LOOKING FOR THE MAHDI
by N. Lee Wood
Ace, ISBN 0-441-00450-4, 1997 (1996c), 337pp, US$5.99
A book review by Evelyn C. Leeper
Copyright 1997 Evelyn C. Leeper
This book is not without flaws, but it did keep me up until 3 AM to finish it, so I guess that serves as a recommendation.
Kahlili bint Munadi Sulaiman is a television journalist. She covered a war in Khuruchabja (not unlike the war in Iraq, from the description), and now finds herself involved in escorting John Halton to Khuruchabja. But neither are what they appear: Sulaiman is also K. B. Sulaiman, male journalist (because frankly, there was no way a woman could cover a war in a Muslim fundamentalist country), and Halton is a fabricant. And besides the issue of gender, there is also the layer of deception and concealment inherent in the television journalism business: the newscasters are just "bubble-heads" repeating the words fed to them and nothing is what it seems. Given that the whole Middle East situation in real life and in the book seems tied up with identity in strange ways, I am sure that this emphasis on multiple and hidden identities is not accidental. (I might quibble that "Khuruchabja" sounds more Central Asian than Middle Eastern, but let it pass.) If you question whether Sulaiman could carry off her disguise, consider Linda Hunt in the film THE YEAR OF LIVING DANGEROUSLY.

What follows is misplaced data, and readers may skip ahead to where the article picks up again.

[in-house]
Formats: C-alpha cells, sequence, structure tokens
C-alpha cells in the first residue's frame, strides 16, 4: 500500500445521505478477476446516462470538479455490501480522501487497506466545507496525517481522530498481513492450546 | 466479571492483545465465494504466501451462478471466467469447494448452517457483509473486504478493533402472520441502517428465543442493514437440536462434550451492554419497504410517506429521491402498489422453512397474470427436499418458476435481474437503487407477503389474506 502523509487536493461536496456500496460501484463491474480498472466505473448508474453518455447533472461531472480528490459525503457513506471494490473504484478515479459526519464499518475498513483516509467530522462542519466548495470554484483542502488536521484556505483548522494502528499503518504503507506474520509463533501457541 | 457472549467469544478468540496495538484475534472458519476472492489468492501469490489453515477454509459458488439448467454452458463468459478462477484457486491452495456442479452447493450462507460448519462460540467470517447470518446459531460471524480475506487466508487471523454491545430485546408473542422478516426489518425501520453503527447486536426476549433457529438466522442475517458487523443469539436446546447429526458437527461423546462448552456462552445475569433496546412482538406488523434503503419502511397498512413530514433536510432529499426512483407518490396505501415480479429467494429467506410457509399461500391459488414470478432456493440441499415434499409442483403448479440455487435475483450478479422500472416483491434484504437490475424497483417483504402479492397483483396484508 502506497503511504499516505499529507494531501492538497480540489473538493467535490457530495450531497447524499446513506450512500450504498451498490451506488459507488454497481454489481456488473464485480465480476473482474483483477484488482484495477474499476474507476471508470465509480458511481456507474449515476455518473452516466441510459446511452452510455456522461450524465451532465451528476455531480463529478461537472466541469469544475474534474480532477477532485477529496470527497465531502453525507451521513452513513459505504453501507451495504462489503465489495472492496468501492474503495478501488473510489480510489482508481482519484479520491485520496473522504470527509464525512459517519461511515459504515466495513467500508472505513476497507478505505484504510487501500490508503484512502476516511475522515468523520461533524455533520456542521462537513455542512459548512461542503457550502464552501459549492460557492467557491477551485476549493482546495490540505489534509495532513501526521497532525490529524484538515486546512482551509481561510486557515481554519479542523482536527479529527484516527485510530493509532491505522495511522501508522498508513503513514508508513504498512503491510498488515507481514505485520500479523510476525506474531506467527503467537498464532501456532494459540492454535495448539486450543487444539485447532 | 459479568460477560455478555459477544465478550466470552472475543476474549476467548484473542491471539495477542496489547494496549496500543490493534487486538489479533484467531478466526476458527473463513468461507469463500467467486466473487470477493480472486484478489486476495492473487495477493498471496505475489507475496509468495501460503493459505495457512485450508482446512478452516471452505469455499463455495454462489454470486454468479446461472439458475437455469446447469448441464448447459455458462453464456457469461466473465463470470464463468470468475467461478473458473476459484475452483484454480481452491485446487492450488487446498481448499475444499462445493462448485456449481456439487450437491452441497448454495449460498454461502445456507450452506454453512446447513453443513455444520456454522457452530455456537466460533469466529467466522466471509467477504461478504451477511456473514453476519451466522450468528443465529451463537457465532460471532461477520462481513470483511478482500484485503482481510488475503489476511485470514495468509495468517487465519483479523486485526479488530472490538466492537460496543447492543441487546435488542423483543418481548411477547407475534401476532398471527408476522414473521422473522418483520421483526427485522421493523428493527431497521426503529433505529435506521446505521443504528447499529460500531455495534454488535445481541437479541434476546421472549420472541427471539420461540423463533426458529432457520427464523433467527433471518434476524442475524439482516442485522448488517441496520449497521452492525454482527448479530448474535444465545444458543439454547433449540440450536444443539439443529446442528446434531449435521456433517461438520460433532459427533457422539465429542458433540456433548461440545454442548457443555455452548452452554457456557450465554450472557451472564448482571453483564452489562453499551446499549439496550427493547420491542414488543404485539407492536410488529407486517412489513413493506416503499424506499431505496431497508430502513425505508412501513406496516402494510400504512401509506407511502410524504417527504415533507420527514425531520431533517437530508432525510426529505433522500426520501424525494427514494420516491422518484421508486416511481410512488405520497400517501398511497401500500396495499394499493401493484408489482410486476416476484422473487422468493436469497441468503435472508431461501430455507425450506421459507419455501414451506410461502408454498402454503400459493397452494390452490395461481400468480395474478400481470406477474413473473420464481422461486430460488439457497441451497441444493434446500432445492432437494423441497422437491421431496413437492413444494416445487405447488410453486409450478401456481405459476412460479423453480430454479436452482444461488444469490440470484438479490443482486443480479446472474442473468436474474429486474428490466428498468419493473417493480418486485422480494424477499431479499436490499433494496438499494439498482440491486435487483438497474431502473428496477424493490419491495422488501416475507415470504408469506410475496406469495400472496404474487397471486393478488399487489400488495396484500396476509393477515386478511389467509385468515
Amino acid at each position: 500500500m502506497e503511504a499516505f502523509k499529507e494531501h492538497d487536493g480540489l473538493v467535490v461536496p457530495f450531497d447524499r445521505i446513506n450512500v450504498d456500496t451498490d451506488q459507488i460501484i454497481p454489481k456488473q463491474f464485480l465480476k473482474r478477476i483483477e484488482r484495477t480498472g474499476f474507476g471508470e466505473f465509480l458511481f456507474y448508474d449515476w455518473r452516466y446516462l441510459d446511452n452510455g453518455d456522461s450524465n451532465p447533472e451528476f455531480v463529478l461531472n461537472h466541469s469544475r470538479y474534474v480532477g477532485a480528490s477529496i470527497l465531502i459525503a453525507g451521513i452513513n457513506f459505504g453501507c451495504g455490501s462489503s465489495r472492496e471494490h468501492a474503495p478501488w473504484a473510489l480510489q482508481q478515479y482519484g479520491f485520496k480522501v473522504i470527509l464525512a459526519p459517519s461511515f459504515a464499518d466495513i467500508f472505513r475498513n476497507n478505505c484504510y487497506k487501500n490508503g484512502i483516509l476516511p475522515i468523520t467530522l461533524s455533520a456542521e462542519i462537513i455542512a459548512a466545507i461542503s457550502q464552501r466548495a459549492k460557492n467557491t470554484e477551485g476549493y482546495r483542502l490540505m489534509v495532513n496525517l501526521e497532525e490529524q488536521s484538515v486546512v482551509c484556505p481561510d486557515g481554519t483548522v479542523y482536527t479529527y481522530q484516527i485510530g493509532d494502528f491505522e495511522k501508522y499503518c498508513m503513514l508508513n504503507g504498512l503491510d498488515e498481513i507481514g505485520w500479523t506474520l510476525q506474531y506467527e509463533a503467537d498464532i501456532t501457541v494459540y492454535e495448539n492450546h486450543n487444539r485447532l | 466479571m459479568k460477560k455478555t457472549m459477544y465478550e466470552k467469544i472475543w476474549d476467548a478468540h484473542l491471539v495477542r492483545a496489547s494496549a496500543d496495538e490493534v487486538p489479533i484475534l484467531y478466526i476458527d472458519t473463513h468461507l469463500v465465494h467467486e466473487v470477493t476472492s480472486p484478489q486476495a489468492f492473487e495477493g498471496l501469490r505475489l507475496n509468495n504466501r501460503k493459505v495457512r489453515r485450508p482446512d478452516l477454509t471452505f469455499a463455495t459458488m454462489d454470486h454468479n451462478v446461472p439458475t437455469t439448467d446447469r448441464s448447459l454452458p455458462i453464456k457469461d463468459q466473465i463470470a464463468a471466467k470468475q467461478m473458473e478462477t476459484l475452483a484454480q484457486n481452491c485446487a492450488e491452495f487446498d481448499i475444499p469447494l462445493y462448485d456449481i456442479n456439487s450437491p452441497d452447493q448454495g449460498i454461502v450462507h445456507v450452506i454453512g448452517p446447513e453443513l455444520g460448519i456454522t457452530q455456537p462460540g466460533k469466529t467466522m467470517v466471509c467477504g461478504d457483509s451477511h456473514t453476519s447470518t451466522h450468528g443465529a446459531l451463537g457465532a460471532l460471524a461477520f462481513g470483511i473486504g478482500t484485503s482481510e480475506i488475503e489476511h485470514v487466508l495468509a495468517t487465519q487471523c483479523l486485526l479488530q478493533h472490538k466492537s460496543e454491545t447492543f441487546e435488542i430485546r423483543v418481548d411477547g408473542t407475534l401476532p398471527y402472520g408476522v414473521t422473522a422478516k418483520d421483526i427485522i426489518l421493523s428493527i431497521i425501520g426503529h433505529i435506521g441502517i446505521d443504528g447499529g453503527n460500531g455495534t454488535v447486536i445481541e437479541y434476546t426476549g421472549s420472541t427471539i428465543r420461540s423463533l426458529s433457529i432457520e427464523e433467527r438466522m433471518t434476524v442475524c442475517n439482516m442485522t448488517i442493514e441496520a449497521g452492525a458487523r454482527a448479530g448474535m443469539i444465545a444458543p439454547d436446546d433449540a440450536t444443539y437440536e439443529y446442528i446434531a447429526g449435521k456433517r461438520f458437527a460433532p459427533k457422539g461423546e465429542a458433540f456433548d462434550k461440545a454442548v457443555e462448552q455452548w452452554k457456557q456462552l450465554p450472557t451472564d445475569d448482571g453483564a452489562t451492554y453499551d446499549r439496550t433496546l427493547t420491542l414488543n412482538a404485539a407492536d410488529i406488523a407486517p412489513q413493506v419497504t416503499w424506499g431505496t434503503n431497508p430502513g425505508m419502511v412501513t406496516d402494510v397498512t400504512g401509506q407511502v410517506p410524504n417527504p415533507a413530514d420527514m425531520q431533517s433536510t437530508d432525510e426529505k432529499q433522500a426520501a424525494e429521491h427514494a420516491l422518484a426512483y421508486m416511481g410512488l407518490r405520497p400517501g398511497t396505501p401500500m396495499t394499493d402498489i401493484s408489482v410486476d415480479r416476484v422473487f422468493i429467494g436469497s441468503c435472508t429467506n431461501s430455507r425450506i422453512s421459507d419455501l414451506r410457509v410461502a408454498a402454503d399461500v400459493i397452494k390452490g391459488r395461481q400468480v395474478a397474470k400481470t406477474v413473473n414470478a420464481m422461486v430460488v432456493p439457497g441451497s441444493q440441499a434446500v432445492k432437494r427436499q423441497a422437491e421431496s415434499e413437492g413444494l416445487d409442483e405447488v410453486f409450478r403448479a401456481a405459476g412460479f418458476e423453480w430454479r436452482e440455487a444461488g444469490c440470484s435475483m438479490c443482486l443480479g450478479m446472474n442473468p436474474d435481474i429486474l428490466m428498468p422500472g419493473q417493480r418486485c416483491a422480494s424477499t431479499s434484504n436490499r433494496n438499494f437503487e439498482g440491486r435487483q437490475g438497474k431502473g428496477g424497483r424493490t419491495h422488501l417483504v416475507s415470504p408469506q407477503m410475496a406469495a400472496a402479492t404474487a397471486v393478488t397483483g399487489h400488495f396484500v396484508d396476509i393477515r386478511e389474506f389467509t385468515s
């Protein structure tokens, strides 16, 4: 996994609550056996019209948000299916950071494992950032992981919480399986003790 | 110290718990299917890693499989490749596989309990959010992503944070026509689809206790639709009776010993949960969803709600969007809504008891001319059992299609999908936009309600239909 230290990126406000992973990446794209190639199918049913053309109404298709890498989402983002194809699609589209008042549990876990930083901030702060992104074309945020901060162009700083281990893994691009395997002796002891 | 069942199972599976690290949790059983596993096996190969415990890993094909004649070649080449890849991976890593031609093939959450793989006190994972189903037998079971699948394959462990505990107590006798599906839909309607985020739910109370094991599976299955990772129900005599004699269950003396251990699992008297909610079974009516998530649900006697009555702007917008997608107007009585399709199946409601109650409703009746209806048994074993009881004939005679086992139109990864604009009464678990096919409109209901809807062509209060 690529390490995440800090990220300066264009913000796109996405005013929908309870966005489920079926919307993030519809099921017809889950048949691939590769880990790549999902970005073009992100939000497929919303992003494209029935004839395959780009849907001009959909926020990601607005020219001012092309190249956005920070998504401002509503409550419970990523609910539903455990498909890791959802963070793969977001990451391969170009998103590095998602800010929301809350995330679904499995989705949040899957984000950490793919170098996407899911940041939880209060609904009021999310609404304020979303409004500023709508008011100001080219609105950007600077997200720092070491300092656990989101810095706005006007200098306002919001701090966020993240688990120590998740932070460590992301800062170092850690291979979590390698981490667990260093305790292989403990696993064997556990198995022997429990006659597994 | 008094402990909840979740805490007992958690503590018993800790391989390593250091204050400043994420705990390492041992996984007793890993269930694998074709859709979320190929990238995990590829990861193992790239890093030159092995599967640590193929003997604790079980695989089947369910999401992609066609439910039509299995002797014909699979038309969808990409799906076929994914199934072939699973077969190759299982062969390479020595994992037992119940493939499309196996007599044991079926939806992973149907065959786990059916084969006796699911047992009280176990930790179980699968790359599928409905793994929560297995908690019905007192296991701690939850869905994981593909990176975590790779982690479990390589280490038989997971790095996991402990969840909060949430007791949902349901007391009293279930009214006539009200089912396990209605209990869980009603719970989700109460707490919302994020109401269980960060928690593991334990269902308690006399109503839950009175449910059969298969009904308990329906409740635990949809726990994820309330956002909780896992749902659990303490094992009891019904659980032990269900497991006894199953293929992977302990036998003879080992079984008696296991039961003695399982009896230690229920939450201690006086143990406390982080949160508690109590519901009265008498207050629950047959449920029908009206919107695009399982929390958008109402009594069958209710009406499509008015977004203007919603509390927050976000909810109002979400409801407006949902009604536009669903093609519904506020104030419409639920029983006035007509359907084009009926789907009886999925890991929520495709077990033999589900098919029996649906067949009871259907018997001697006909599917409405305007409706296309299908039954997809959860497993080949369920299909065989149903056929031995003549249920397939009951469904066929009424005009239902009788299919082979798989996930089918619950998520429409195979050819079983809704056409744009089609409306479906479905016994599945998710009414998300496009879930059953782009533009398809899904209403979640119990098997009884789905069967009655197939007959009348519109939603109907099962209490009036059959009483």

Halton is also trying to conceal his identity. Fabricants are not entirely popular, even with heavy government regulation. This regulation, by the way, is one of my two major complaints. LOOKING FOR THE MAHDI was obviously written before the recent cloning announcements, but even then reproductive technology had gone far enough that the sorts of definitions of "human" used here would never have been accepted.
Wood thinks through this whole issue of concealment more than most. Her characters need to acquire more than just the clothing and the hair cuts, they need to think and react the way their false egos would. They do not always succeed. One of the things that makes the story ring true is that they are not perfect at it. They make mistakes. Things happen beyond their control. And they have to deal with it.
Wood focuses primarily on intra-Muslim strife, and maybe because both (all?) sides are Muslim, she seems to avoid the stereotypes and extremes that so many writers fall into when they have the Muslims all on one side as inhuman monsters bent on destroying Western civilization. My only other complaint is the ending--I find Wood's "solution" to the Middle East situation unlikely, to say the least.
I haven't read Wood's first novel (FARADAY'S ORPHANS), but after reading LOOKING FOR THE MAHDI, I will be looking for that one as well. Wood is an author to watch and LOOKING FOR THE MAHDI is a book to read.
%T Looking for the Mahdi %A N. Lee Wood %C New York %D 1996 %I Ace %O paperback, US$5.99  %G ISBN 0-441-00450-4 %P 337pp
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